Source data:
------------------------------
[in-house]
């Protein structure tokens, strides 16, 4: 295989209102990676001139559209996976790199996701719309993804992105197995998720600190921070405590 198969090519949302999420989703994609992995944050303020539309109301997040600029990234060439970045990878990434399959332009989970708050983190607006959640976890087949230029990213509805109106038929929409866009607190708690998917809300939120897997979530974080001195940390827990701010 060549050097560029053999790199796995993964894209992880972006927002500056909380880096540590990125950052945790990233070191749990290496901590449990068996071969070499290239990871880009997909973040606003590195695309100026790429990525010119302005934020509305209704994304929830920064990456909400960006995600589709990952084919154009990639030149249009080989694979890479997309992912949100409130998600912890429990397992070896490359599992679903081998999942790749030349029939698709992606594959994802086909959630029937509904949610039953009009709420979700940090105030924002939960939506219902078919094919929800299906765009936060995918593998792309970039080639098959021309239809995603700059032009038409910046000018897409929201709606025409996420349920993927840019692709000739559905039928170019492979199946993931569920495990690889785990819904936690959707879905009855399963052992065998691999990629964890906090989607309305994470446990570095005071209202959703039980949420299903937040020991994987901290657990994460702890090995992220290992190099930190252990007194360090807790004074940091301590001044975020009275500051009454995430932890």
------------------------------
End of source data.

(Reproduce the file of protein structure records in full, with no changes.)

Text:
[in-house]
């Protein structure tokens, strides 16, 4: 295989209102990676001139559209996976790199996701719309993804992105197995998720600190921070405590 198969090519949302999420989703994609992995944050303020539309109301997040600029990234060439970045990878990434399959332009989970708050983190607006959640976890087949230029990213509805109106038929929409866009607190708690998917809300939120897997979530974080001195940390827990701010 060549050097560029053999790199796995993964894209992880972006927002500056909380880096540590990125950052945790990233070191749990290496901590449990068996071969070499290239990871880009997909973040606003590195695309100026790429990525010119302005934020509305209704994304929830920064990456909400960006995600589709990952084919154009990639030149249009080989694979890479997309992912949100409130998600912890429990397992070896490359599992679903081998999942790749030349029939698709992606594959994802086909959630029937509904949610039953009009709420979700940090105030924002939960939506219902078919094919929800299906765009936060995918593998792309970039080639098959021309239809995603700059032009038409910046000018897409929201709606025409996420349920993927840019692709000739559905039928170019492979199946993931569920495990690889785990819904936690959707879905009855399963052992065998691999990629964890906090989607309305994470446990570095005071209202959703039980949420299903937040020991994987901290657990994460702890090995992220290992190099930190252990007194360090807790004074940091301590001044975020009275500051009454995430932890």